The number "1" is an object which we use by convention both to describe the idea of something being first and something being unique; but because we use it in different ways when we do so — we apply it in different ways (in particular, we are able to apply it in different ways) — the two ideas may be kept functionally different, just as we may distinguish between the notions of "hot" and "stop" despite the fact that they may both be represented symbolically with the colour red.

  • Doesn't a set with one element count as two? That is two concepts, the element and the set? I suggested that 'one' should not be a part, but isn't an element a part of a set? Jul 13, 2013 at 7:07
  • I think to answer that question, you will have to develop a formal theory of "coming first". In the traditional development of set theory from constructive principles, one must first describe the element before constructing a set which contains it. In this respect, the empty set is precedes all singleton-sets, as I mentioned above. Jul 15, 2013 at 13:27
  • Do you mean by 'The first constructed element...is the empty set, or zero. But even this may only be constructed by virtue of there existing an infinite set, per the axiom of infinity' - that one cannot construct the empty set without the axiom of infinity in ZFC? So if we drop the axiom of infinity (which means we should drop choice too) we cannot constuct the empty set? But then surely this means we just simply append an axiom to say that the empty set is available? Jul 15, 2013 at 14:39
  • @MoziburUllah: the way that the empty set is constructed is to show that it exists as a subset of some other set, even if you know nothing else about that set. In ZFC, the empty set exists by virtue of the fact that there are at least infinitely many sets; but if you eliminated the axiom of infinity, and posited that the empty set exists (or indeed, that at least one set of any sort whatsoever existed), then it would immediately follow that the empty set exists. I'm not saying that the axiom of infinity is necessary for the empty set in every set theory; just in ZF. Jul 15, 2013 at 15:03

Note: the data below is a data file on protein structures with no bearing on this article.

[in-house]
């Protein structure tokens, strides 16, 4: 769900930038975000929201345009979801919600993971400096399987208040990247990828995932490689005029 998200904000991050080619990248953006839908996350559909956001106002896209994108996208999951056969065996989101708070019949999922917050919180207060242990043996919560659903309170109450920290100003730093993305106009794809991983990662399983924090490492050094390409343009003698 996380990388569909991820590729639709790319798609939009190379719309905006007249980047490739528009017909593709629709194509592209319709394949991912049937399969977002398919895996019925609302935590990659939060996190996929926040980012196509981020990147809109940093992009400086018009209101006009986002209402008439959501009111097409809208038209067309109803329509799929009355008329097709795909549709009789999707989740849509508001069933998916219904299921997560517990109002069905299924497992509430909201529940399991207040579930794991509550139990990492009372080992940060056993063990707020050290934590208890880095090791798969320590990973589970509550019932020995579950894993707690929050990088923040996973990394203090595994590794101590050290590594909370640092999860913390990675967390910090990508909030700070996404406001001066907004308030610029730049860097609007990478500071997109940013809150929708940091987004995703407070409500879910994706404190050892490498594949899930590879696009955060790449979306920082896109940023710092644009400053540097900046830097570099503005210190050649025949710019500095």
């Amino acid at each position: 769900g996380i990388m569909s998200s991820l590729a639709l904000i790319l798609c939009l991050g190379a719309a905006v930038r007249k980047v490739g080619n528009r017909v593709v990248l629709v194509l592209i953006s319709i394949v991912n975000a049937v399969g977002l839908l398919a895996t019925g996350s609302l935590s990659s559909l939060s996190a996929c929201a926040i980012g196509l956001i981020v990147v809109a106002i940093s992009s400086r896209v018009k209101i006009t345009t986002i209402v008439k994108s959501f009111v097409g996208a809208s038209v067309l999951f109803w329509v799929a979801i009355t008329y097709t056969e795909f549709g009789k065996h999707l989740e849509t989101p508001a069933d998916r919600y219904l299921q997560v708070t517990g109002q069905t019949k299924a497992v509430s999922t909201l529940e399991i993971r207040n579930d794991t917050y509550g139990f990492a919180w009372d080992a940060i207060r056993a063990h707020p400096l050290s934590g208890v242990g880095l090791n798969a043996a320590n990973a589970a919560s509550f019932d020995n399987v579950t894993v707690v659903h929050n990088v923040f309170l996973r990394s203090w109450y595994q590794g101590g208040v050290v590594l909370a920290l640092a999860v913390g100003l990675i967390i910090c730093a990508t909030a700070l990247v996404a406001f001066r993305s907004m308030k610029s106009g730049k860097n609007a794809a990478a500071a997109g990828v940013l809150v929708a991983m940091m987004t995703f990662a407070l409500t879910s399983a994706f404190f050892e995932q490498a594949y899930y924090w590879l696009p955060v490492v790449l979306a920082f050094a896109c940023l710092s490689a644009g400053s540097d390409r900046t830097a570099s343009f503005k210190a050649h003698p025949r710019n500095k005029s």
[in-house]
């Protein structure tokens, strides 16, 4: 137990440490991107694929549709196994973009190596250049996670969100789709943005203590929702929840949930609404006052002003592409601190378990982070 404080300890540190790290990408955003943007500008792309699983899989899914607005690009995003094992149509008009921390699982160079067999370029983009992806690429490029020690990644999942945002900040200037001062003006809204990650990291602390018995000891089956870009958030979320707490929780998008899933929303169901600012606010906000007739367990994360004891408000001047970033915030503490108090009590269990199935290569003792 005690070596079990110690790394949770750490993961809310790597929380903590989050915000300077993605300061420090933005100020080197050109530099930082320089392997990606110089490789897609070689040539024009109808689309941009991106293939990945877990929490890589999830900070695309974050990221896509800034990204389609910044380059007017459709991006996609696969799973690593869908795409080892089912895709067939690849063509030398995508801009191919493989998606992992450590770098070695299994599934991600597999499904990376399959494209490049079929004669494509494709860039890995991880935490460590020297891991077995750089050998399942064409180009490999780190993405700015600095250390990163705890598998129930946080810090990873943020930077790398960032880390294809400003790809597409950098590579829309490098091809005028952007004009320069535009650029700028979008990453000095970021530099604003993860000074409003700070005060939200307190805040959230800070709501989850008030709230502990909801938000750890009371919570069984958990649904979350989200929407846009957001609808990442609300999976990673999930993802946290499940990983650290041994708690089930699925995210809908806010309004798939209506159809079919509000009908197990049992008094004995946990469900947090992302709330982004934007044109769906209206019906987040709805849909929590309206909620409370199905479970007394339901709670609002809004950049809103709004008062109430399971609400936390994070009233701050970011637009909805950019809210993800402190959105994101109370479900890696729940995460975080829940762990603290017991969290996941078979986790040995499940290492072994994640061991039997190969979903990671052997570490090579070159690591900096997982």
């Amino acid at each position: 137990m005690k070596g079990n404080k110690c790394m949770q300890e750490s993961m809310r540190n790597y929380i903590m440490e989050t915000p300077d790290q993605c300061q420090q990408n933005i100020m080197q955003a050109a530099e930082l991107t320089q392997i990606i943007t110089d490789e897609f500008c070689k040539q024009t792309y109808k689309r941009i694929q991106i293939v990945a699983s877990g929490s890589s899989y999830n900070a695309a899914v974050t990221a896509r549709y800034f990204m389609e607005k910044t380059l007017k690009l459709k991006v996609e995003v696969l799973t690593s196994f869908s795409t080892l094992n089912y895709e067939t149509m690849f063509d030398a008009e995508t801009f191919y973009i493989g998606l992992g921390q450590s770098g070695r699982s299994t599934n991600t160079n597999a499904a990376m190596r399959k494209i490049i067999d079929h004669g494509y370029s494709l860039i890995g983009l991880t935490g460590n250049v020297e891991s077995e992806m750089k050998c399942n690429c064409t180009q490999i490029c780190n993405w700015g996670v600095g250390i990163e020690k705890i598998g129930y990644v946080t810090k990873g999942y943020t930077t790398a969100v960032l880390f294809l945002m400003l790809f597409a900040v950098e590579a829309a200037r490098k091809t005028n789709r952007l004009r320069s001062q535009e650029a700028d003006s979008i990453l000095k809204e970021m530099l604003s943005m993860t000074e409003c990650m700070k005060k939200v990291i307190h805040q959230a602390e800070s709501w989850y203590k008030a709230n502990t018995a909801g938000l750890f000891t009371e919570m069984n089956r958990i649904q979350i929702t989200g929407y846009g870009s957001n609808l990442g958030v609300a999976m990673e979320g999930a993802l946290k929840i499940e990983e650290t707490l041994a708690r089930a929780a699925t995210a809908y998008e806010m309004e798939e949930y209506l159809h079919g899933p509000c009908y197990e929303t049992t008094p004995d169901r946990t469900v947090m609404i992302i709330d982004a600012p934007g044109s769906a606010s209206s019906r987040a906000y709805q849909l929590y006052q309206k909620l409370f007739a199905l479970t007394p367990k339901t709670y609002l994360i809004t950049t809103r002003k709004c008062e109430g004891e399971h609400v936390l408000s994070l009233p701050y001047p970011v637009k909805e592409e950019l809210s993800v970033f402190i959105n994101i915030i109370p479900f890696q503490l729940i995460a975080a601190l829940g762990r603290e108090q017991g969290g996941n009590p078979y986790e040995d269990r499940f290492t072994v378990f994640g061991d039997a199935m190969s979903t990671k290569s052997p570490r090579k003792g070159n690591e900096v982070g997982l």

While ∃ indicates that the quantity is potentially unlimited, "one of many" in the way you describe it, ∀ can be used to restrict it. So, we have ∃y(P(y)⋀(∀xP(x) -> x=y)). This way, the only x that has property P is the one that's same as y. In some notations, that is abbreviated to ∃!1.


This isn't an entire response, but I wanted to make a point that hasn't been made by the other answers and it ended up being too long to put in a comment. Think of it as an addendum to Niel's reply which had all good points.

Since this isn't the MathSE and many reading this maybe haven't had a dozen math classes to see this, but in math you'll never see "singular" used as a synonym for '1' or '1st' etc., (that's what '1' and '1st' are for!) and instead you'll see it used as a qualitative adjective as opposed to the quantitative usage: singular matrices, singular values of functions, singular solutions to certain differential equations, coordinate singularities in geometries,... Essentially, it usually describes unusual or exceptional cases where standard procedures for solving some mathematical problem break down and have to be handled in a unique way.

The point is, I'd advise against using it as just yet another vague synonym for unity since it serves a very useful purpose in giving mathematicians a way to clearly differentiate between two contrasting intended meaning of "unique": the concept of "unity" and that of "singularity".

  • I'd forgotten about that use. I was steering away from unity as thats usually a synonym for identity. Vague notion are important - or rather unformalisable notions. For example, a lot of people think that the idea of infinity has been tamed by Cantor. I don't think it has. I'm just thinking about what one means. May 15, 2013 at 13:44
  • But unity simply isn't a synonym for identity. That unity (1) is sometimes the identity element for something like multiplication is simply a coincidence of certain algebraic structures that make use of both concepts.
    – David H
    May 17, 2013 at 11:42
  • true enough - but thats why I said 'usually a synonym'. Dec 15, 2013 at 21:14

From the Seminar on Heraclitus, pg.21

Heidegger: Our German word Ein (one) is fatal for the Greek En (One) To what extent?

Fink: In the relatedness of En (One) and Panta (Cosmos) it is not only a matter of a counterreference, but also of a unification.

Likewise in describing the concept of the Greek En (One), it is easy to be led astray by the mathematical concept of one, as something singular, unique, alone and the generator of succession.

In a sense, these senses are within it, but the sense is better understood if its called the Unifying for it unifies the many wholly together, and the name itself signifies this, as something unified must have implicitly and potentially a manifold of many, even though it is seemingly a one.